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Thread: Reducing the rotational inertia to maximize efficiency

  1. #1

    Reducing the rotational inertia to maximize efficiency

    I just read an article that has inspired me to think once more about rotational inertia.

    Gordon Murray Frames a New Future for Automaking | Autopia | Wired.com

    The other thing that kills you is rotational inertia. If you’ve got a bigger car, you need bigger wheels and tires, and you need a bigger engine, so the crank and the flywheel and the gears are all bigger. If you build a small car with smaller, lighter wheels and a smaller engine, smaller transmission, the inertia drops as well.
    I've mentioned in other threads that I am keen on getting semi-solid forged wheels for my Tesla Roadster. I want lighter and stronger than the standard Tesla Motors forged wheels. I am trying to find a way to get SSR Type-C SSF wheels in a 5/110 bolt pattern. They do not seem to have a 16x6 wheel, but they do have 16x7 and 17x7.5

    SSR Wheels
    $450 16x7.0J +42 offset 12.1 lb (normally 5/114.3)
    $510 17x7.5J +49 offset 14.9 lb (normally 5/100)

    A set of these for the Roadster might only be $1,920.00 and would total 54 lbs. That's a savings of 14 lbs versus the $2,900 forged Tesla wheels and a savings of 36 lbs versus the stock cast Tesla wheels. The catch is that SSR Wheels would need to make about 40 of these and do crash tests just to change the bolt pattern from what they're already selling in these sizes. I fully expect that the crash testing will raise the price from the $1,920 for similar models quite a bit. Even if they cost more than the Tesla Motors upgrade, I still think it would be worth it.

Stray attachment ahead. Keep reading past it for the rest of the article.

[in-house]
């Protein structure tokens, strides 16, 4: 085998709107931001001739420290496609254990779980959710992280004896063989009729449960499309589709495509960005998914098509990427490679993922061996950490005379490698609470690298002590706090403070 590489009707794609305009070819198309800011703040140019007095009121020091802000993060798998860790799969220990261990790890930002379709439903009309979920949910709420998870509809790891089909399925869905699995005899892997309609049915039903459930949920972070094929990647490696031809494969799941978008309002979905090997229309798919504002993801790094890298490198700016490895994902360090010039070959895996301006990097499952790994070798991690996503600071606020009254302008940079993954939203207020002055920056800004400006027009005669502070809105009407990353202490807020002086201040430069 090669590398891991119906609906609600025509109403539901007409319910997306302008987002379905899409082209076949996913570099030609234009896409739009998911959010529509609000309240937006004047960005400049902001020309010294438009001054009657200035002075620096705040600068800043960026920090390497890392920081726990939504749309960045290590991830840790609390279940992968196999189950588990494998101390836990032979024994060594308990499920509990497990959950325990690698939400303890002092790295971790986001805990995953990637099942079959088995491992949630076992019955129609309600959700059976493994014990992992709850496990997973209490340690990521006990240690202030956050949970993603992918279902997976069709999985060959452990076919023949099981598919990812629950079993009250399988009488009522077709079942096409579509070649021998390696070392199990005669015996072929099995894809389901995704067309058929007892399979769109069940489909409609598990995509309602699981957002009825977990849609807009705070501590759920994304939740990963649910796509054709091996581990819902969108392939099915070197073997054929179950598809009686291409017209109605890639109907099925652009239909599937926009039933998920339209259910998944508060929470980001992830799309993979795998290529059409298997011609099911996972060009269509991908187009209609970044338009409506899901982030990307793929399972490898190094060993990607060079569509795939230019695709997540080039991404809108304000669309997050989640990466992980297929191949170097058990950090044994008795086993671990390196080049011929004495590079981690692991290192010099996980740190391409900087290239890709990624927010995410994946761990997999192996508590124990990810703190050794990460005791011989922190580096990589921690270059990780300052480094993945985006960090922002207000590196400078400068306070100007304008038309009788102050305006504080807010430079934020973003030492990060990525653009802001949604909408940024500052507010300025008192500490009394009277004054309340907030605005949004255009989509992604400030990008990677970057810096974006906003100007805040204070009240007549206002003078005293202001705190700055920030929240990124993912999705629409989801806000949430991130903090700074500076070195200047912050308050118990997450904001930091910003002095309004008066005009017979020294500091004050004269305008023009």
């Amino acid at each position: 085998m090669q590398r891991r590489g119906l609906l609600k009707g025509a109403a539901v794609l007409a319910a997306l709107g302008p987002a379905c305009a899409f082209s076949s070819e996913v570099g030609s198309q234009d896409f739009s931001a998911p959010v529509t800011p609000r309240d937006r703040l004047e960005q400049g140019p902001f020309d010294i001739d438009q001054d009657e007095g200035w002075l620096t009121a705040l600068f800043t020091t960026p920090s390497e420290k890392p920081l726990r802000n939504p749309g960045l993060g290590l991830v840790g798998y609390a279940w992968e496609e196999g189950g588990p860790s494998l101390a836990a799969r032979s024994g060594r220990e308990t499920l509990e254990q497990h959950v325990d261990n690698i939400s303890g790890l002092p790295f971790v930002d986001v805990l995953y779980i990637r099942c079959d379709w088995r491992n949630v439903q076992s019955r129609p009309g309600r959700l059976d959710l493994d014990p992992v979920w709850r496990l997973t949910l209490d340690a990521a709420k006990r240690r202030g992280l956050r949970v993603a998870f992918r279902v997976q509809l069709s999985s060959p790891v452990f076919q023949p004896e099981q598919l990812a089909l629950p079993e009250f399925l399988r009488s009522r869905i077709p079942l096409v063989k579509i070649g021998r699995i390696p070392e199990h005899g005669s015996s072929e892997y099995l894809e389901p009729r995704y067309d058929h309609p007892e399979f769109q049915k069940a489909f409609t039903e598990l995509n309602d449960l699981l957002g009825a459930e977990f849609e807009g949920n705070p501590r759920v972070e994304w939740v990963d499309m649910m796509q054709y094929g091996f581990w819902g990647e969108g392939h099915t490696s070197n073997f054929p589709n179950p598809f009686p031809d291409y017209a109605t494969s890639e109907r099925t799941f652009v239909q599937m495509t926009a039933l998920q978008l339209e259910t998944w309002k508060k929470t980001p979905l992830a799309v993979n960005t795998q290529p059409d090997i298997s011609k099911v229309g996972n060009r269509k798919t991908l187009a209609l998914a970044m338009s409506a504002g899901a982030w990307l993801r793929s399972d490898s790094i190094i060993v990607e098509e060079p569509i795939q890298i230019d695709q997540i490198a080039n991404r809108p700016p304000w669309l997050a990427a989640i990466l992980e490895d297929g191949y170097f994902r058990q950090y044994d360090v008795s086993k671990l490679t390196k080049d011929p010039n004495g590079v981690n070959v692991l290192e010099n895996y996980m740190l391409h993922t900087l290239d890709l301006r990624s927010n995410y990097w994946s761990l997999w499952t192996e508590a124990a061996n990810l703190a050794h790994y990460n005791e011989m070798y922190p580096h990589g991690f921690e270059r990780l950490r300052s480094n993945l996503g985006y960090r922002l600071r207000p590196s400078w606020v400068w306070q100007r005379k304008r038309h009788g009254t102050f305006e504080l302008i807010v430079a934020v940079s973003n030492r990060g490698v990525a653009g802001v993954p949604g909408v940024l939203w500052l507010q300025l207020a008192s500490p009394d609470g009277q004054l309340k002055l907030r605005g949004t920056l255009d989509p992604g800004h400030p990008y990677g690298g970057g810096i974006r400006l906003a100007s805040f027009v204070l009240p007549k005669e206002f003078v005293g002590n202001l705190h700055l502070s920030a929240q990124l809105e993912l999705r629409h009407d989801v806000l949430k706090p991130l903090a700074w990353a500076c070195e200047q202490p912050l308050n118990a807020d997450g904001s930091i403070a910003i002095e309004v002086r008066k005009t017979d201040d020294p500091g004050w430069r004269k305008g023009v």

If anyone else is interested, please say so. It's about time that I called SSR Wheels again to see whether they can quote the cost of altering their existing product with the Tesla Roadster bolt pattern. It would be nice to know that someone else might want lighter wheels without sacrificing strength and performance.
    1990 Honda CRX Si - Barbados Yellow
    1998 AM General HMCO - Competition Yellow
    2000 Honda S-2000 - Berlina Black
    2011 Tesla Roadster 2.5 - Very Orange

  2. #2
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    Maybe you could have material machined out of the forged wheels just for a racing set? With the forged wheels being seriously over-engineered, they might tolerate having some material removed.

  3. #3
    Quote Originally Posted by zack View Post
    Maybe you could have material machined out of the forged wheels just for a racing set? With the forged wheels being seriously over-engineered, they might tolerate having some material removed.
    Well, maybe I'm just a sucker for advanced engineering, but the SSF technology is supposedly denser than normal forging. I just don't think there's any way to drill 3.5 lbs of aluminum from each of the standard forged wheels and have anything left. Besides, the latter would require a significant amount of risk by trusting a one-off modification that hasn't been proven.

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    Understood. Yet, I discover something about my Roadster that isn't quite "proven" on a regular basis. 8^D

  5. #5
    EU Model S P-37 VolkerP's Avatar
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    Lighter wheels are better, no question. Lighter wheels improve surface contact as the wheel returns faster to the ground after being lifted by a bump.
    WRT efficiency: